If there were any points of Supply mentioned in the Debate they were thoroughly dealt with in a brilliant speech by my hon. Friend the Member for Norwich (Mr. H. Strauss). He made one of the most amusing speeches I have ever heard in this House, and I must say that the late Home Secretary does not realise how sensible the Prime Minister was of the loss that the Government sustained when my hon. Friend decided for conscience sake, and conscience sake alone, to leave office. The hon. Member for Maldon (Mr. Driberg) came forward and described the forthcoming Election as a rush Election. Three weeks' notice, and yet a rush Election. [HON. MEMBERS: "Certainly."] At any rate, it gave him adequate time to change his party. No one believes that he would suddenly have reached such a decision. He must have given a great deal of time and consideration to this problem, and I advise him at meetings in his constituency, in his new mantle, not to press the point about a rush Election, because never since the conversion of Balaam has there been a quicker conversion than that which the hon. Gentleman has sustained—

While fully appreciating the right hon. Gentleman's personal badinage, would he, instead, address himself to the solid argument that I advanced with reference to the Prime Minister's speech of 31st October?

I did not hear any solid argument; I heard a great "deal of clumsy invective, not solid argument. One of the strongest attacks on the Leader of the Opposition came not from these benches, but from a most peculiar quarter, from the hon. Member for Nelson and Colne (Mr. Silverman). He ran a bulldozer over the Leader of the Opposition, and it seems that the restoration of party Government has not improved party discipline on the opposite side. We also had a most interesting speech from—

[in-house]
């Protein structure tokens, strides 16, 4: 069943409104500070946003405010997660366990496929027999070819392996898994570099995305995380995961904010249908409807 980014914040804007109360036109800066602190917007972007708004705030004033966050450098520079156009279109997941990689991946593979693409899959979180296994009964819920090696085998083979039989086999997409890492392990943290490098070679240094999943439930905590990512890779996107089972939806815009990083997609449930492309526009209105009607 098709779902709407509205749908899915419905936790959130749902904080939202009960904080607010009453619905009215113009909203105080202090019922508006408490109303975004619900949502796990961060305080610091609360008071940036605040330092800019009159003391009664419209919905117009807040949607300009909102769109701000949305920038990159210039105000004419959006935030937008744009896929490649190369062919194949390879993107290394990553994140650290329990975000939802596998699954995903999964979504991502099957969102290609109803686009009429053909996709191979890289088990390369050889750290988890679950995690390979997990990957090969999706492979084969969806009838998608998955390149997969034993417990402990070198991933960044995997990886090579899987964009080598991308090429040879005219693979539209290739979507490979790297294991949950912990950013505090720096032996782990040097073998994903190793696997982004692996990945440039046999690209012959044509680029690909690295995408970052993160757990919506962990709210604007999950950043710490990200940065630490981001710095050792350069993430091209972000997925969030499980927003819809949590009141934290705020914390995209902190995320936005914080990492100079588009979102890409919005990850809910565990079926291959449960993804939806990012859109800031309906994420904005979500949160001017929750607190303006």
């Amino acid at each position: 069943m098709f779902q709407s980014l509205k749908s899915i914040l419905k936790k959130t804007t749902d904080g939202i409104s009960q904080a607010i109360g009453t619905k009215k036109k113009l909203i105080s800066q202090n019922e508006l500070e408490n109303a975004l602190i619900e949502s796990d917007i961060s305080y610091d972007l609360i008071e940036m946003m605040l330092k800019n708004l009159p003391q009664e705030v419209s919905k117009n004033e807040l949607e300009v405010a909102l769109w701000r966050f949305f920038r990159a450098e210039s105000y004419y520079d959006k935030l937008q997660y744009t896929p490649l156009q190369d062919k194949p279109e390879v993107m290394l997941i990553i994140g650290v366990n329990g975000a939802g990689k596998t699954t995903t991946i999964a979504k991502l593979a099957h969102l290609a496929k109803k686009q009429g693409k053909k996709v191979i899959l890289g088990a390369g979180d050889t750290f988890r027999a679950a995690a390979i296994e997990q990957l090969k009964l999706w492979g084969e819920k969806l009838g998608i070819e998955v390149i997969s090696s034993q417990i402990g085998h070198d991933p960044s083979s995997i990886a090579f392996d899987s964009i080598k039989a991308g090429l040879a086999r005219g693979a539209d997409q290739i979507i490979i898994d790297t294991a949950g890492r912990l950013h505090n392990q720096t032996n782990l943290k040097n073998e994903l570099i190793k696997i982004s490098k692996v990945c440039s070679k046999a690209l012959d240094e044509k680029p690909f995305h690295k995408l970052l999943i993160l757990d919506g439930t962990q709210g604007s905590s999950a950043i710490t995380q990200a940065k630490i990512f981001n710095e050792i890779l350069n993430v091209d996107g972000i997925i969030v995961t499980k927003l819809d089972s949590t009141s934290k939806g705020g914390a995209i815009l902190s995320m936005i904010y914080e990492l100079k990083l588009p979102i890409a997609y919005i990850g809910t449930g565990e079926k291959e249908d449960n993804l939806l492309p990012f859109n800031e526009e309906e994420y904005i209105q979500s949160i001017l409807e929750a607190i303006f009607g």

Before the right hon. Gentleman leaves the most interesting point which he has just reached—I might, after all, be called upon to answer in another place—am I to understand that he was alleging that there was some point of my speech, I think he rather implied the whole of it, that was at variance with the speech made by my right hon. Friend the Leader of the Opposition? If there was, I am entirely unaware of it, and I would be grateful if the right hon. Gentleman would indicate where my argument differed from that of the Leader of the Opposition.

I do not think that that will quite do. I know now what I said, without waiting until to-morrow, and if the right hon. Gentleman does not know I will tell him. So far as I know there was not a single point in my argument that was in any way at all in the slightest conflict with the argument of the Leader of the Opposition. If the right hon. Gentleman thinks that there was, then it is due to me and to the House to explain what it was, or withdraw.

Not at all; I have said nothing unparliamentary. Let me assure the hon. Gentleman that he is not at a party meeting upstairs.

On a point of Order. I shall be guided entirely by you, Mr. Deputy-Speaker, but I should have thought that if the right hon. Gentleman accused me of making a speech that was at variance with the speech made by the Leader of the Opposition he ought to justify his deliberate misinterpretation of my speech, or withdraw it.

I have often noticed in this House that two hon. Members put an entirely different interpretation upon one speech. In other words, the point of Order seems to relate only to a difference of opinion between the hon. Gentleman and the Minister.